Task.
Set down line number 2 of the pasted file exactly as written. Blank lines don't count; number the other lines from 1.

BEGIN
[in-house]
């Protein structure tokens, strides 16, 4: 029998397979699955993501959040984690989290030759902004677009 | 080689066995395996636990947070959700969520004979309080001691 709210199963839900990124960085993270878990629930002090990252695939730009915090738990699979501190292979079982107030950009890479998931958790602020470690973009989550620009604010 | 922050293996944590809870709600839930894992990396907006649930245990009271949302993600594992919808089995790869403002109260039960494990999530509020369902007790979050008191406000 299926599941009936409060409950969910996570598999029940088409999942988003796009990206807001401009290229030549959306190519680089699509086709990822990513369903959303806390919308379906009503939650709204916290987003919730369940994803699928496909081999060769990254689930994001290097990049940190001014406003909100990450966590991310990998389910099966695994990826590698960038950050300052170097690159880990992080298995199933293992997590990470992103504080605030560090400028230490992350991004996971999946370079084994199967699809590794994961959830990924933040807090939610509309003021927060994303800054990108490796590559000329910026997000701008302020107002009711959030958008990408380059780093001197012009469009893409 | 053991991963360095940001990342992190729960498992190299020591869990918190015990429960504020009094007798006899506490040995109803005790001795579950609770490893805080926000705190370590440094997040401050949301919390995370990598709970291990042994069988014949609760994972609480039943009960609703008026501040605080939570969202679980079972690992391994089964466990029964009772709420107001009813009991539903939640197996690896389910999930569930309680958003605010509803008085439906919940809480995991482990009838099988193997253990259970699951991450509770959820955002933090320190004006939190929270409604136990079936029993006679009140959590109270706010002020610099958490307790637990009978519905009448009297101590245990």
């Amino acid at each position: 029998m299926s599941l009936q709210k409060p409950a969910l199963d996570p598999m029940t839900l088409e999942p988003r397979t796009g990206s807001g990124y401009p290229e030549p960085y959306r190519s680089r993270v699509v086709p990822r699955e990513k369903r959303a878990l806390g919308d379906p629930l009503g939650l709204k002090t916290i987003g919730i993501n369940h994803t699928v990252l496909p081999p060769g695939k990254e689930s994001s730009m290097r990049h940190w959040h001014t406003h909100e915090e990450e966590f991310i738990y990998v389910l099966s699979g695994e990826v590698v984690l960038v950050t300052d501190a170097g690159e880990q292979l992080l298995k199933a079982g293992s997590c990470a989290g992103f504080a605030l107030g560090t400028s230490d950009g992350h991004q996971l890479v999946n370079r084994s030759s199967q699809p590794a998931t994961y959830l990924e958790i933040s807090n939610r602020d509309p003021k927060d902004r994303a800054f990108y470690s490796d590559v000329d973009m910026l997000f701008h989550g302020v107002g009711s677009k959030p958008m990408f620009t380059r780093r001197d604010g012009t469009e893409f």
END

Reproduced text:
């Protein structure tokens, strides 16, 4: 029998397979699955993501959040984690989290030759902004677009 | 080689066995395996636990947070959700969520004979309080001691 709210199963839900990124960085993270878990629930002090990252695939730009915090738990699979501190292979079982107030950009890479998931958790602020470690973009989550620009604010 | 922050293996944590809870709600839930894992990396907006649930245990009271949302993600594992919808089995790869403002109260039960494990999530509020369902007790979050008191406000 299926599941009936409060409950969910996570598999029940088409999942988003796009990206807001401009290229030549959306190519680089699509086709990822990513369903959303806390919308379906009503939650709204916290987003919730369940994803699928496909081999060769990254689930994001290097990049940190001014406003909100990450966590991310990998389910099966695994990826590698960038950050300052170097690159880990992080298995199933293992997590990470992103504080605030560090400028230490992350991004996971999946370079084994199967699809590794994961959830990924933040807090939610509309003021927060994303800054990108490796590559000329910026997000701008302020107002009711959030958008990408380059780093001197012009469009893409 | 053991991963360095940001990342992190729960498992190299020591869990918190015990429960504020009094007798006899506490040995109803005790001795579950609770490893805080926000705190370590440094997040401050949301919390995370990598709970291990042994069988014949609760994972609480039943009960609703008026501040605080939570969202679980079972690992391994089964466990029964009772709420107001009813009991539903939640197996690896389910999930569930309680958003605010509803008085439906919940809480995991482990009838099988193997253990259970699951991450509770959820955002933090320190004006939190929270409604136990079936029993006679009140959590109270706010002020610099958490307790637990009978519905009448009297101590245990």